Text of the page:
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Maybe this is somehow obvious, but I'm still a newbie... ^^"

I use OpenCV to save some images to a video-file. I have 16-bit grayscale images and I found out that cvWriteFrame can only handle 8-bit images. Since I need to process the video later in another context and for that purpose I can't afford the information loss, I'm trying to find a way to save my 16-bit images to videos.

I tried every CV_FOURCC from this documentation. But I'm not sure if it's really a codec problem.

PS: I know it's possible to save them as separate 16-bit image-files, but I find the video solution cleaner.

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2 Answers 2

I am not aware of a codec which supports 16-bit grayscale images, but I only use OpenCV ffmpeg support, so I could be wrong. This thread seems to support my theory that ffmpeg does not do 16-bit video (there is one message stating it does, but is inaccessible).

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How about writing the raw image data without compression or formatting using simple file I/O operations? I'm sure this will give you whatever bits image file you want:)

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Yes, this is one obvious solution, but not really the answer to my question. And I'm aware of other possibilities. ;) I'm just eager to know why there is no function to write 16-bit videos in OpenCV. Is it because there is no video hardware supporting it? –  streuguut Feb 16 '12 at 16:15
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The available codec in OpenCV does not support 16-bit videos I/O. It would take you lots of time and efforts to find a solution for this, or even end up with nothing. Writing files directly is straight forward and actually needs similar lines of code to implement. Plus, even there is a way in OpenCV to give you a decent way to write video, most likely you will choose a video codec with no compression (to avoid data loss), that is the same as writing the raw data to disk with some file header. –  james Feb 16 '12 at 16:43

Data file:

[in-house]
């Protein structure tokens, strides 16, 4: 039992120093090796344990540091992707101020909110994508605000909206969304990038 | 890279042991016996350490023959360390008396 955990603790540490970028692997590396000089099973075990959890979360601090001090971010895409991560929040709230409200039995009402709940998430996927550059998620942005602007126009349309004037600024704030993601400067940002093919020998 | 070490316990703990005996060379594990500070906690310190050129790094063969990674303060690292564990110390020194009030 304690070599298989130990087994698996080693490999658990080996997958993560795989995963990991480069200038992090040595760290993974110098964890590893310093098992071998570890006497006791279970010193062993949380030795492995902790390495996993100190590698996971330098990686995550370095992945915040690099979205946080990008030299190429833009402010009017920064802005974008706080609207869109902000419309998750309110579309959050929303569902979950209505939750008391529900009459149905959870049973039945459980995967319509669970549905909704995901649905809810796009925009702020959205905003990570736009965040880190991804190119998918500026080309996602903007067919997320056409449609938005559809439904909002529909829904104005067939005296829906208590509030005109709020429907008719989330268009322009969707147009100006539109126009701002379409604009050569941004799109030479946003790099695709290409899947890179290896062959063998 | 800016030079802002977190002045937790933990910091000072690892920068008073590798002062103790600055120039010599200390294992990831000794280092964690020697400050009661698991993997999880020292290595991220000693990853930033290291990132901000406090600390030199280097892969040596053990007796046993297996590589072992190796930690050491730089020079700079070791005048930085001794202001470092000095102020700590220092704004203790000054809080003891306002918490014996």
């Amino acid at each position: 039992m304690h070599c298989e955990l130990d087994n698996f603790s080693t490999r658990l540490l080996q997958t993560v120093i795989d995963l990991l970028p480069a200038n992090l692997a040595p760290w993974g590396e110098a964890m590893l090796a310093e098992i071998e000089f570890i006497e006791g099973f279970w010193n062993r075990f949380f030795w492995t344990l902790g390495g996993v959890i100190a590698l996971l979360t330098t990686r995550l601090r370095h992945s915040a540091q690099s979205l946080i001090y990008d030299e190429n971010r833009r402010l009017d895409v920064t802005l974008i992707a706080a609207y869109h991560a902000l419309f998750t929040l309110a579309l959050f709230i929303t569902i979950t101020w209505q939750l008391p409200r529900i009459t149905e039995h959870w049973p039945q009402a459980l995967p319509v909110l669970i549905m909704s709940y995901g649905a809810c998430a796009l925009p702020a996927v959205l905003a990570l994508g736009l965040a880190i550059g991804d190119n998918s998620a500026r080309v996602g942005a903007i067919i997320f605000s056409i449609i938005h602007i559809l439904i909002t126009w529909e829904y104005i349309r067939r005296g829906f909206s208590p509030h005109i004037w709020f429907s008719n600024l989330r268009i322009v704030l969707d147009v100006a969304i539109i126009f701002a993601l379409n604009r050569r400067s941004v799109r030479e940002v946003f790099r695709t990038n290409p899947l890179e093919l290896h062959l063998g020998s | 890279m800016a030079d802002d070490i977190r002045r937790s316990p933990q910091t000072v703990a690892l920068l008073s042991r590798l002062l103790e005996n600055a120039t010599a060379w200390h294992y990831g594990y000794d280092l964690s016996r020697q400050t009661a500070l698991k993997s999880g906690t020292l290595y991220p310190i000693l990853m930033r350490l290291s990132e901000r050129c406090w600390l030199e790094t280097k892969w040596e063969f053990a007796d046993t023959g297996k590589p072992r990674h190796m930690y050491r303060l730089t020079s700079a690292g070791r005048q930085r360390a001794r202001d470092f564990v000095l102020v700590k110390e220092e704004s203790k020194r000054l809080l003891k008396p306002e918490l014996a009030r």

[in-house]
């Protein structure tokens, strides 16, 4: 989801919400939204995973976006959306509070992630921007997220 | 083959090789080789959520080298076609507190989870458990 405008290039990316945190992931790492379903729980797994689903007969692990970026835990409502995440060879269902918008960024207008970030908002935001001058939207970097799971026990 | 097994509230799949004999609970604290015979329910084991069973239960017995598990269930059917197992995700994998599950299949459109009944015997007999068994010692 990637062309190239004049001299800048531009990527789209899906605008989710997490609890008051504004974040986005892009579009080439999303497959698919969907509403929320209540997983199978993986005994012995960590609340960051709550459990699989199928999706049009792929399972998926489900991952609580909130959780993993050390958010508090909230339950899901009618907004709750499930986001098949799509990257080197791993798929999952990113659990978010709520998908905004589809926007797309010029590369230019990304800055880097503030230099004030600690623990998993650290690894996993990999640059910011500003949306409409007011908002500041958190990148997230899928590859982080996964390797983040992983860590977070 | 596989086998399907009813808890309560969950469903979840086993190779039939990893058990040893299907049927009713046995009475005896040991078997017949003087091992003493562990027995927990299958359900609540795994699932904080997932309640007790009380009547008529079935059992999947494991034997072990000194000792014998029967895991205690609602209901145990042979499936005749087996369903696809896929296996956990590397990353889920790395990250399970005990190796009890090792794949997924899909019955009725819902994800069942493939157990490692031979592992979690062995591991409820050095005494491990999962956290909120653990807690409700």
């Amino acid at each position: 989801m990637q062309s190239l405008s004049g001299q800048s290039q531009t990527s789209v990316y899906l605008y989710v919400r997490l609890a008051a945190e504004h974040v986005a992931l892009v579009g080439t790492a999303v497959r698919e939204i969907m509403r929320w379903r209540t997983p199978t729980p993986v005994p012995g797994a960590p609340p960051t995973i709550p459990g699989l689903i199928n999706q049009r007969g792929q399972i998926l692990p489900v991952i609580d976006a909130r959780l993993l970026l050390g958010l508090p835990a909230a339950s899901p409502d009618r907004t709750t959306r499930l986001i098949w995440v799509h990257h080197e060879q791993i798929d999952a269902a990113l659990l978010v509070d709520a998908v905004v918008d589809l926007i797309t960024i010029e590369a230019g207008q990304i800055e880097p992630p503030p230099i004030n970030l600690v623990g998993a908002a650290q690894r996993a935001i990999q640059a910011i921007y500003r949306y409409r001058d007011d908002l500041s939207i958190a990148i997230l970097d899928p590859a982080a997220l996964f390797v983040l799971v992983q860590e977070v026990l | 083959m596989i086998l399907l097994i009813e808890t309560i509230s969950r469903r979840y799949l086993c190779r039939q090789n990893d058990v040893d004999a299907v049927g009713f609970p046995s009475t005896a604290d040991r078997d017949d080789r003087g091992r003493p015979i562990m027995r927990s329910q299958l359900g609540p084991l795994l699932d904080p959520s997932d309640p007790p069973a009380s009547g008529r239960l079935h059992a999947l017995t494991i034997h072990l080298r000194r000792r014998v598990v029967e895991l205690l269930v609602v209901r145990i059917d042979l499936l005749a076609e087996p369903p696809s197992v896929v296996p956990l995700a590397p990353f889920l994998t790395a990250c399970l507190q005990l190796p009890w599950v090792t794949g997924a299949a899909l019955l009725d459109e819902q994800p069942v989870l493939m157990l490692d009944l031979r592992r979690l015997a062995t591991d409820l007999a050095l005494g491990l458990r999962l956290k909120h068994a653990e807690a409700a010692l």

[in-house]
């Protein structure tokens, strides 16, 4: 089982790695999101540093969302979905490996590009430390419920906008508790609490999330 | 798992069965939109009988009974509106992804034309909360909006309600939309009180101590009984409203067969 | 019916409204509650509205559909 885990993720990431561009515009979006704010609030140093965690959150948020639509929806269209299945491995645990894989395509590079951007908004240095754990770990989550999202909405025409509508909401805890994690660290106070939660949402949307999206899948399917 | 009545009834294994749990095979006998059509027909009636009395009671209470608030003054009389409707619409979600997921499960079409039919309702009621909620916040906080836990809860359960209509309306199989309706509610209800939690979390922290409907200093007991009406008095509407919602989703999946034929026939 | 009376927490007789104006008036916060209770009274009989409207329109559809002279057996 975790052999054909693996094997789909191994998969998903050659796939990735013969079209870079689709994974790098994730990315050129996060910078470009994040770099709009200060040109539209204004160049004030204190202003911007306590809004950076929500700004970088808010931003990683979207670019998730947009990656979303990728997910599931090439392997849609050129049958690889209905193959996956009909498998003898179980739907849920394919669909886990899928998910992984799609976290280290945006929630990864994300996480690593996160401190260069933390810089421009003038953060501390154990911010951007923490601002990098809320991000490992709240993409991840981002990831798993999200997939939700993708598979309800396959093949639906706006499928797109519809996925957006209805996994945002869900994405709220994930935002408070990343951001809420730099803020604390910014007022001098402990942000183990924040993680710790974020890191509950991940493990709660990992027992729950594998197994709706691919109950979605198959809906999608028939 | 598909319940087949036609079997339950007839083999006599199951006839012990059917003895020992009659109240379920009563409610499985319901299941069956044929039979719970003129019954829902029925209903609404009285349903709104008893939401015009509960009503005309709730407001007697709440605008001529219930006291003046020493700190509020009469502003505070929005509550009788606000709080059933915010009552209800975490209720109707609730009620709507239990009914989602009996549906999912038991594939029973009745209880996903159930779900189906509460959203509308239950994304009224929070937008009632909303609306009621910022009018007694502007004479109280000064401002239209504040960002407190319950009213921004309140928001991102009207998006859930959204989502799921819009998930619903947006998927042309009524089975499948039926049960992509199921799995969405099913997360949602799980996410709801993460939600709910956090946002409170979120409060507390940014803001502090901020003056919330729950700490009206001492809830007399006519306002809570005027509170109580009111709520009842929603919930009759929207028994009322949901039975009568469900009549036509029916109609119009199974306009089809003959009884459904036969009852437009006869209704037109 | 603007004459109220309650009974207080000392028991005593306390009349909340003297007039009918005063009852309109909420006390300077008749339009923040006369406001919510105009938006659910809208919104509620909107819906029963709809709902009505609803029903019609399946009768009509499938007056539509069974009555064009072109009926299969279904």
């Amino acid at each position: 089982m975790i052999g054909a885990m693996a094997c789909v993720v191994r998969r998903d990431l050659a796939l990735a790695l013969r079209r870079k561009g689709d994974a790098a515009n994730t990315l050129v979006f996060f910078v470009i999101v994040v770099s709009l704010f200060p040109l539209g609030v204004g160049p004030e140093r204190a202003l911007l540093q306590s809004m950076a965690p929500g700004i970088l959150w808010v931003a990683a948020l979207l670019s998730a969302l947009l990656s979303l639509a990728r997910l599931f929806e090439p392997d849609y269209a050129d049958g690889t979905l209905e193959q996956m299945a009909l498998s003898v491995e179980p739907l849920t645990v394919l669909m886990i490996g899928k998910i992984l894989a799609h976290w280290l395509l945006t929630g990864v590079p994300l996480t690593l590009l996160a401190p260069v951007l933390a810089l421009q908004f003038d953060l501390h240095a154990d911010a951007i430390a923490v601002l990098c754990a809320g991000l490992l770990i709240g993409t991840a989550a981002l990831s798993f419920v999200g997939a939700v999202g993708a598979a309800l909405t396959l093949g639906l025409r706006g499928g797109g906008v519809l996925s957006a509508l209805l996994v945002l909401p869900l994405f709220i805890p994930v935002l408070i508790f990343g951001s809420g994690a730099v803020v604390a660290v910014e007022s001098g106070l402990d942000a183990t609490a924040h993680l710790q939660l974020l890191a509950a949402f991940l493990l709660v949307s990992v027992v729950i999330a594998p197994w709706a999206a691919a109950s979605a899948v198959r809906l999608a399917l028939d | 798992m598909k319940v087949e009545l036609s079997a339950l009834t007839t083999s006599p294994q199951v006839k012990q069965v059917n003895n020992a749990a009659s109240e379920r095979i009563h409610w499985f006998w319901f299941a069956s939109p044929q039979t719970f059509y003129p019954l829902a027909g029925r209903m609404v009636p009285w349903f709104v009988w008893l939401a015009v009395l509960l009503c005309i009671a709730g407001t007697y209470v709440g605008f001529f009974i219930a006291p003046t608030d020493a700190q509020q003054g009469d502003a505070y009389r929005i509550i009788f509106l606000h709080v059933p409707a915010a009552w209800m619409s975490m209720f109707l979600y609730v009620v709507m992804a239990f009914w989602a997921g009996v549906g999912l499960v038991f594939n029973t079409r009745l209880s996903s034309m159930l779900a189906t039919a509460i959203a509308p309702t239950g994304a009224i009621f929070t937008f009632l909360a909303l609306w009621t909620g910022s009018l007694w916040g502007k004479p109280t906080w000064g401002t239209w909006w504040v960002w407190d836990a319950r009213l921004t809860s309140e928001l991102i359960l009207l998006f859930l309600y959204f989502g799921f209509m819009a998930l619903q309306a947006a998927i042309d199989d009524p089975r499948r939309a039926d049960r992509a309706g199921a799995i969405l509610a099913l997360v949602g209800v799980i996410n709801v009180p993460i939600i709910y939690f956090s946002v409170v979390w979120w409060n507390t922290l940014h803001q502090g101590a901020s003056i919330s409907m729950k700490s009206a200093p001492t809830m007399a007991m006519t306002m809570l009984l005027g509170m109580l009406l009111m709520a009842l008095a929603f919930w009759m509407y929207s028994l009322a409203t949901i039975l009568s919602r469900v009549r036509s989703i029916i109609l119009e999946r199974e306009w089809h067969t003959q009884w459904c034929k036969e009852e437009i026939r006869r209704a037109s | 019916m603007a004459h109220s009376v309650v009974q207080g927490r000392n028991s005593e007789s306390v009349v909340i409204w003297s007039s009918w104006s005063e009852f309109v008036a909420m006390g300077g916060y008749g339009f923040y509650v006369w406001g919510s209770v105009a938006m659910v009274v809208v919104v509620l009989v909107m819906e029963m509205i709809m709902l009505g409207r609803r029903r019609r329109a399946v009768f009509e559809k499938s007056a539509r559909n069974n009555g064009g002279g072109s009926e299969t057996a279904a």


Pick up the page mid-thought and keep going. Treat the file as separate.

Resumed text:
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There is another walk around that you can try converting 16 bits image to 24 bits and treat it as a 3 channels image with each channel 8 bits. Remember to modify the image header to accommodate 8 bit and 3 channels. Then OpenCV video I/O function may work for you. Sample code : cvConvertScale(im16, im24, 1.); DISCLAIMER: I didn't try it, though. –  james Feb 16 '12 at 17:18
    
I decided just to skip the saving-to-video-part and work with the original 'IplImages'. The saving-to-video-part was planned as a intermediate step, so I don't need to load some stuff every time and convert them to IplImages, and I thought there might be some easy way in OpenCV to do that. Thanks for your suggestions, the second one is quite clever and I think I will give it a shot when I passed the deadline to my current project! ;) –  streuguut Feb 17 '12 at 10:24

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